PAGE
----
Updated April 28 at 1:28pm

Legal tangle hinders power station redevelopment

By Patrick Anderson
PBN Staff Writer

To build a long-sought academic and nursing-school complex in Providence’s would-be Knowledge District, project leaders will have to untangle the painful legacy of the failed Dynamo House project that came before it. More

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DEVELOPMENT

Legal tangle hinders power station redevelopment

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To build a long-sought academic and nursing-school complex in Providence’s would-be Knowledge District, project leaders will have to untangle the painful legacy of the failed Dynamo House project that came before it.

That’s the message in the Providence Redevelopment Agency’s Davol Square Redevelopment Plan, the city’s roadmap for making the South Street Power Station property usable again.

Ownership of the vacant power plant is hampered by multiple stakeholders, mortgages, deed restrictions and up to 20 mechanics liens tied to one of the most ambitious and ill-fated public-private partnerships in the state’s history.

And then there are the $26 million in state historic tax credits attached to Dynamo House that the partnership between Commonwealth Ventures LLC and Brown University intend to use to help finance construction. The current owners of the power station control the tax credits.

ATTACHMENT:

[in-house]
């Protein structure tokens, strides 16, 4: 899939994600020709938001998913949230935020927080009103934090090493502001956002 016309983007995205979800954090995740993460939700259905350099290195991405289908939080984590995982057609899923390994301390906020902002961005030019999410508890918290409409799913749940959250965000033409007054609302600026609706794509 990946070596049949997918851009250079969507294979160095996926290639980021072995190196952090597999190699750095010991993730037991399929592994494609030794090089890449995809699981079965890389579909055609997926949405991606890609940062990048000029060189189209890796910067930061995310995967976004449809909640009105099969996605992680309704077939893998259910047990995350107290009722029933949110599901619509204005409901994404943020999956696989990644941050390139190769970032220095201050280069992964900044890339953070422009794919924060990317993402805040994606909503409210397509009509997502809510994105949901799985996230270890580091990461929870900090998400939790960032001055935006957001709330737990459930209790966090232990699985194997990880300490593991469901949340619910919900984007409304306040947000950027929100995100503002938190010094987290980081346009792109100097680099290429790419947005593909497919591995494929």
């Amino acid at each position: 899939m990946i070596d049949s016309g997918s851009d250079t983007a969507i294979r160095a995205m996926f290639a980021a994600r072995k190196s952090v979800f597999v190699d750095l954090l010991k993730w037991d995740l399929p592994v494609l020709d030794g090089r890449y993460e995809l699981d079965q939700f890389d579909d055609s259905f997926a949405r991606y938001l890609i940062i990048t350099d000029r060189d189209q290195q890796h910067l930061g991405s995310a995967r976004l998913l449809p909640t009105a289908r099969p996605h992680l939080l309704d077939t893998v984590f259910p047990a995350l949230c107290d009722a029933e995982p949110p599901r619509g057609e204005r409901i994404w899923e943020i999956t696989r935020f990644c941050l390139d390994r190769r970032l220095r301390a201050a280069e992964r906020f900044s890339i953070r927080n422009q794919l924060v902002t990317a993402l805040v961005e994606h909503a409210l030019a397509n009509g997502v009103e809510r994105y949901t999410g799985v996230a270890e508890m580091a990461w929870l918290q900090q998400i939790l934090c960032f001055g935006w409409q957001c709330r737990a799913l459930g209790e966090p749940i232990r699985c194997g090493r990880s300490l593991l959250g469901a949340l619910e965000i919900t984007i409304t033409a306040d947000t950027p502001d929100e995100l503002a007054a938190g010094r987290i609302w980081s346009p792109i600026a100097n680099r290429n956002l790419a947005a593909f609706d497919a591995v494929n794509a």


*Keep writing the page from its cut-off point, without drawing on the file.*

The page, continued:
With this tangled legal web in mind, the city’s Davol Square Plan lays out a strong case for seizing the power station using the city’s powers of eminent domain if clearing the title through negotiation fails.

“These title and mortgage issues create a diversity of ownership, which, unless corrected, make any development on this property infeasible,” the Davol Square Plan says. “It may be necessary for the PRA to acquire certain interests in real property in order to effectuate the redevelopment of the Power Station in accordance with this plan. The preferred method of acquisition is through consensual negotiated purchase, but the PRA is authorized to secure this interest through eminent domain.”

The Davol Square Redevelopment Plan is the first public sign of forward progress in the project to rehabilitate the former power station since Brown and Commonwealth unveiled it in June.

The $206 million project would renovate the hulking 1912 building into 120,000 square feet of administrative offices for Brown and 120,000 square feet for an advanced nursing education center to be leased by the University of Rhode Island and Rhode Island College. On the site of what is now a parking lot owned by Commonwealth next door, a 150,000-square-foot student apartment building would be erected with stores and incubator office space for local startups.

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